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Album Review: Piano Improvisations
Ola Gjeilo
Cover image of the album Piano Improvisations by Ola Gjeilo
Piano Improvisations
Ola Gjeilo
2012 / 2L
71 minutes
Review by Kathy Parsons
Piano Improvisations is the follow-up to Ola Gjeilo’s 2007 debut, Stone Rose, one of my very favorite albums for 2008. Where most of the tracks on Stone Rose were composed or at least sketched out in advance, Piano Improvisations is completely in the moment, Gjeilo’s favorite way to create music at the piano. “Enchanting” and “captivating” are two words that come to mind to describe this album, and even those words pale to the beauty and power of this music. Norwegian born and raised, Gjeilo has studied classical music, jazz , and composition since childhood, continuing for two years at London’s Royal College of Music, and going on to earn his Master’s Degree at Juilliard in 2006. With chops that enable him to do anything he desires at the piano, Gjeilo can coax a whisper from the grand as well as sending it soaring with a swirling dance. It is especially interesting that three of the tracks are for three pianos and one is for two with Gjeilo improvising all of the parts as they are layered. Three tracks are piano improvisations on original choral works. Gjeilo’s music conveys the freedom of pure improvisation while remaining melodic and cohesive. The album was recorded at Sofienberg Church in Oslo, Norway in Pure Audio Blu-Ray surround sound by 2L, a company that records in spacious acoustic venues and has won numerous awards for its surround sound. The music and the piano sound on this album are nothing short of breathtaking.

Piano Improvisations contains eighteen pieces, and there isn’t a weak link anywhere. I’ll tell you about some favorites. It begins with “Ubi Caritas,” one of Gjeilo’s choral works. The gentle rhythm and haunting melody draw you in and let you know that something really special is happening here. “Prelude” is also a fantasy on an original choral work, this time with three pianos. The first movement is buoyant and effusive - a dance for joy - while the second is quieter and more reflective before returning to a reprise of the first theme. “Susanne” is a gorgeous musical portrait that paints a picture of grace, strength, and passion. “Seven Eight” is a joyful and slightly boisterous piece in the time signature of the title. At just under two minutes, it’s a fun and energizing interlude for three pianos. “Dark Blue” is somber, soulful, and very poignant. “Santa Monica” is tranquility set to music - beautiful and peaceful. I really like the freedom and energy of “Nebraska,” a two-piano piece. “Cloudless” is as glorious as a warm summer morning while “The Great Plains” is expansive and open. “Chorale” is a quiet meditation that gently soothes as it allows the mind to wander. “Heart to Heart” closes the album with a tender musical embrace. Wow! What an album!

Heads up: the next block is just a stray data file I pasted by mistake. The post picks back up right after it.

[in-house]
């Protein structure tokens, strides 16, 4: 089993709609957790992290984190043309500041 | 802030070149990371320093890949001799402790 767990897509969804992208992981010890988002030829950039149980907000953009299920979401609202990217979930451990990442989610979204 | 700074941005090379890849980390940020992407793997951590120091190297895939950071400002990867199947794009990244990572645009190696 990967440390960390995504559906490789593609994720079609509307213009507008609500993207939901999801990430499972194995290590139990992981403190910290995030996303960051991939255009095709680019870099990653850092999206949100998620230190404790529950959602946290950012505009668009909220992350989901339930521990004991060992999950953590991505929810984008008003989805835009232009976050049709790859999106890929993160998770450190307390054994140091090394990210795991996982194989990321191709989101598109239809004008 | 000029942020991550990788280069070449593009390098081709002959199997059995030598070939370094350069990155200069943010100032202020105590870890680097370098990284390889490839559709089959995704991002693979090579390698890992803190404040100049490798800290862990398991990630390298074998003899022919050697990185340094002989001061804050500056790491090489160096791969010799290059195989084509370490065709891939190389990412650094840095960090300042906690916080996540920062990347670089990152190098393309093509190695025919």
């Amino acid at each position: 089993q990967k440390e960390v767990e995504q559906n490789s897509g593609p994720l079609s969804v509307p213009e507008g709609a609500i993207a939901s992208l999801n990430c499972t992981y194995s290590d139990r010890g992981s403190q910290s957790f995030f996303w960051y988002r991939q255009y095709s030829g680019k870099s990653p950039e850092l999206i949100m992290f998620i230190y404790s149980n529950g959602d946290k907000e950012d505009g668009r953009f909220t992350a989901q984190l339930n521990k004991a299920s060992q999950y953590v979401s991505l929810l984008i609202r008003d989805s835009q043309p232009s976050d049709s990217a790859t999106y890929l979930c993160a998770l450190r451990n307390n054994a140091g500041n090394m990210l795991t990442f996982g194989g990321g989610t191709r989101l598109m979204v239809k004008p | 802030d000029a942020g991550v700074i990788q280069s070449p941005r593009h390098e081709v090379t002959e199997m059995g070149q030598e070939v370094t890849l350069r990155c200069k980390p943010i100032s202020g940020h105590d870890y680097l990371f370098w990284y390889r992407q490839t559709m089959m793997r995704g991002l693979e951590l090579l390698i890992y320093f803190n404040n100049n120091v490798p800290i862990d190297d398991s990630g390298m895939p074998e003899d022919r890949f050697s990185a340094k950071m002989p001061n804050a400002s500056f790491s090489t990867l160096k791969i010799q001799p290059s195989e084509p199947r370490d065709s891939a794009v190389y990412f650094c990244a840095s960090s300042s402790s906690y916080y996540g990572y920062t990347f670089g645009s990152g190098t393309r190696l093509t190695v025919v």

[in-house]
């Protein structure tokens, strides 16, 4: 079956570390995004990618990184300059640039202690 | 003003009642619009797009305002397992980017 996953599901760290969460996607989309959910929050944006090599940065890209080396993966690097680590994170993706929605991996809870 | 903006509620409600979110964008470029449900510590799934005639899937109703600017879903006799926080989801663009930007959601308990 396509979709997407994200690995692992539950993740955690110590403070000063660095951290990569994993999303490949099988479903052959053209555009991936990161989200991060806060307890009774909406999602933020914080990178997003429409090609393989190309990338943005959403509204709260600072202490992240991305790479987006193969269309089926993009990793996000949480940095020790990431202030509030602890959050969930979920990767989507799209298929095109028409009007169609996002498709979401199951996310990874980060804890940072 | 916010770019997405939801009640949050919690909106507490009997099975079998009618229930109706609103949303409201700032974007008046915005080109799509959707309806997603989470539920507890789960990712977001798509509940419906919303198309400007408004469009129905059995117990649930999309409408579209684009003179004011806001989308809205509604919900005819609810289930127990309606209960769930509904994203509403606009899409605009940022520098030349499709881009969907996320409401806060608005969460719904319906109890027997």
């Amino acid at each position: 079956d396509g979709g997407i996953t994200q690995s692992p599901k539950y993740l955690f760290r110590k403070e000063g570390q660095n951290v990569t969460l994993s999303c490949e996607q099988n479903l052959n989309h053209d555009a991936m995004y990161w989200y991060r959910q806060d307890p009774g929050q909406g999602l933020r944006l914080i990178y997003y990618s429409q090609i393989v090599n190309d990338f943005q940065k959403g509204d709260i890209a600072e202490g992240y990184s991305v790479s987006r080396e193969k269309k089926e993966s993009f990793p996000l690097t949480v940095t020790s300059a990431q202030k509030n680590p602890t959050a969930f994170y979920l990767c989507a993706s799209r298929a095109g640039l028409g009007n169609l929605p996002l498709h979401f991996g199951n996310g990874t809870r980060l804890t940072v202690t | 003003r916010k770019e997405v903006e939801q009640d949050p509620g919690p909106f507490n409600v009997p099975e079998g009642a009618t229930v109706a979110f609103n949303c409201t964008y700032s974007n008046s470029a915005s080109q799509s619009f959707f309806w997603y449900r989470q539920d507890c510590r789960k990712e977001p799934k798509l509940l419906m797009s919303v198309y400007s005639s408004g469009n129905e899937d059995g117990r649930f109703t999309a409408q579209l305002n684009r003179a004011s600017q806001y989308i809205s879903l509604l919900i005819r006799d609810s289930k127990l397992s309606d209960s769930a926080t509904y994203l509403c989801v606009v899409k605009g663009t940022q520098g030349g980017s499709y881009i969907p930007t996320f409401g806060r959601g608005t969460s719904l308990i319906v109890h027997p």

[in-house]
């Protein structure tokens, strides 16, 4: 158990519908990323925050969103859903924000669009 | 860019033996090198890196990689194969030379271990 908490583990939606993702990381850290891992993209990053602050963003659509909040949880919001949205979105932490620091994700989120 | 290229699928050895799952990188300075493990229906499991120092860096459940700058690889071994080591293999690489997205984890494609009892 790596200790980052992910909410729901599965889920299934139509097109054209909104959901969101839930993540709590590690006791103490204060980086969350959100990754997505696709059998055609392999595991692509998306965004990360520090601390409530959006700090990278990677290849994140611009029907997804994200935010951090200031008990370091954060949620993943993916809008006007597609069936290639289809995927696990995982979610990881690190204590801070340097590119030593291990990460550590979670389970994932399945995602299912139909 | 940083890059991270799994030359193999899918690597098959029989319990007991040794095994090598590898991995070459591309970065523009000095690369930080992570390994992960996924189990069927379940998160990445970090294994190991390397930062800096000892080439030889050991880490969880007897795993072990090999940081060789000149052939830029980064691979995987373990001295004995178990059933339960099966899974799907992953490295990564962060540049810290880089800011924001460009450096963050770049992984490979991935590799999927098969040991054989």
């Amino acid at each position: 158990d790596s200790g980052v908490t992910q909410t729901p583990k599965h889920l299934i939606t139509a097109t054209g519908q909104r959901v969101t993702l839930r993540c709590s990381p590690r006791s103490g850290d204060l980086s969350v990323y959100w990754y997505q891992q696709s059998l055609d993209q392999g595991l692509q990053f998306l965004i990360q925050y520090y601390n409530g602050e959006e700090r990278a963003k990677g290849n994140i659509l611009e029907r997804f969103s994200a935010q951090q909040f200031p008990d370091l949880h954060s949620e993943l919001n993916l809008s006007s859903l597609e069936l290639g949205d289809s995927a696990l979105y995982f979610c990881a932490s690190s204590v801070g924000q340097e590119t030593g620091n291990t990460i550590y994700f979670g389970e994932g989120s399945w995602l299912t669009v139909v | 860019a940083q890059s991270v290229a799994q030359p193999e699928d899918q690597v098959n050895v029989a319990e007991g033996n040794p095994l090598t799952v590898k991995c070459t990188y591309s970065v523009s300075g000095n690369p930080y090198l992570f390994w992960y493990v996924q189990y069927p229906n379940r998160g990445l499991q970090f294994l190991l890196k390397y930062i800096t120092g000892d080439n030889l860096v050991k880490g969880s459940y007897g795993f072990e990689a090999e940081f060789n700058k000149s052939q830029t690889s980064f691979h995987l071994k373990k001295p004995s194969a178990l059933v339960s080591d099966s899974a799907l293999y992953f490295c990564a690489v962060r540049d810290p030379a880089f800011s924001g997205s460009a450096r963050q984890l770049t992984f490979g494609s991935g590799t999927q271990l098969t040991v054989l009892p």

Piano Improvisations is sure to be nominated for many awards and will be on many “best of the year” lists, including mine. This is truly one of the best piano albums - period. It is available for download from Amazon and iTunes, and will be available on CD and DVD in early June. I give it my highest recommendation.
May 16, 2012
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Kathy's Favorites: 2012